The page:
Tejido de petate. Palm weaving is an ancient activity that has developed over generations. Studying this activity enables us to become familiar with the social relations and the perceptions that are generated in the environment. Image by Posselt & Jiménez Osorio

Ancient and contemporary notions of time

With European colonization, the “Western” notion of time has been introduced in many other cultures. In the early (post-mediaeval) days this notion was also symbolically and liturgically charged, but from the 20th century onwards industrialization and modernity have promoted a view of time as secular “clock-time”, related principally to the production process (“time is money”), in combination with a view of the historical development toward present-day structures of economic power as a form of (“natural”) evolution. The ancient notions about time have not completely disappeared, however, but have been transformed, dislocated and/or adapted. Divinatory techniques have gone “underground”, in the form of “occultism”, and have even found new popularity in new-age contexts in the western world itself. In-depth study of contemporary ceremonial practice and discourse will be a crucial key to decipher ancient religious manuscripts from the Aztecs, Mixtecs, and Mayas and other pre-colonial cultures of Mexico and neighbouring Central America, which currently kept in European libraries and museums, and to understand the underlying ideas. The structuring principle of these pictographic/ hieroglyphic texts is the ancient calendar - a dominant framework for historiography, astronomy, divination, ritual, medical treatment, social organisation and moral codes.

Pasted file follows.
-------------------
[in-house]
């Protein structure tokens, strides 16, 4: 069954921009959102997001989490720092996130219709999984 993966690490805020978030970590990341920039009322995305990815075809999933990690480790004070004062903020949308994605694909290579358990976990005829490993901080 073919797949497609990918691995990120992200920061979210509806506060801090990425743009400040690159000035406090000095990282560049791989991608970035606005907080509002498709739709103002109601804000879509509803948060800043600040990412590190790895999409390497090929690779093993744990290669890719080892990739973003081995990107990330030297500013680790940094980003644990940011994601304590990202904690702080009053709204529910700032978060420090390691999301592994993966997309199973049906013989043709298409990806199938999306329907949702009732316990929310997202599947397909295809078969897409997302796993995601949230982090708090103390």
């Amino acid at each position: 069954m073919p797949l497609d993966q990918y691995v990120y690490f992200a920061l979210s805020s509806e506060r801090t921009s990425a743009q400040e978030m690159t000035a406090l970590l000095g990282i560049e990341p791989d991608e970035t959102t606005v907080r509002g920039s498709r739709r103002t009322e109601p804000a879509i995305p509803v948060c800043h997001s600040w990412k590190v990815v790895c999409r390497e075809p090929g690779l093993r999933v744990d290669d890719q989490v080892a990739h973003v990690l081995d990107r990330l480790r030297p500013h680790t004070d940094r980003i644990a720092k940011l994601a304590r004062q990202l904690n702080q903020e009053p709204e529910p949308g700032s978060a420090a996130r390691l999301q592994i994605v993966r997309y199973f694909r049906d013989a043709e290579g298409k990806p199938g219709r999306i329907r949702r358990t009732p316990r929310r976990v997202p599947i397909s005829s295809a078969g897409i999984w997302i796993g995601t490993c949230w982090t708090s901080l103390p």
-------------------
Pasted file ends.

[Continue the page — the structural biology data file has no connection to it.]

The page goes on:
Ritual de la bendición de manantiales. The Ritual of the Bendición de Manantiales which is currently celebrated in the Mixteca Alta shows the synergy that is generated by two cultures. In this image the coexistence of San Marcos and the Ñuhu (“Divinity of the Spring”) in the background can be observed. Image by Posselt & Jiménez Osorio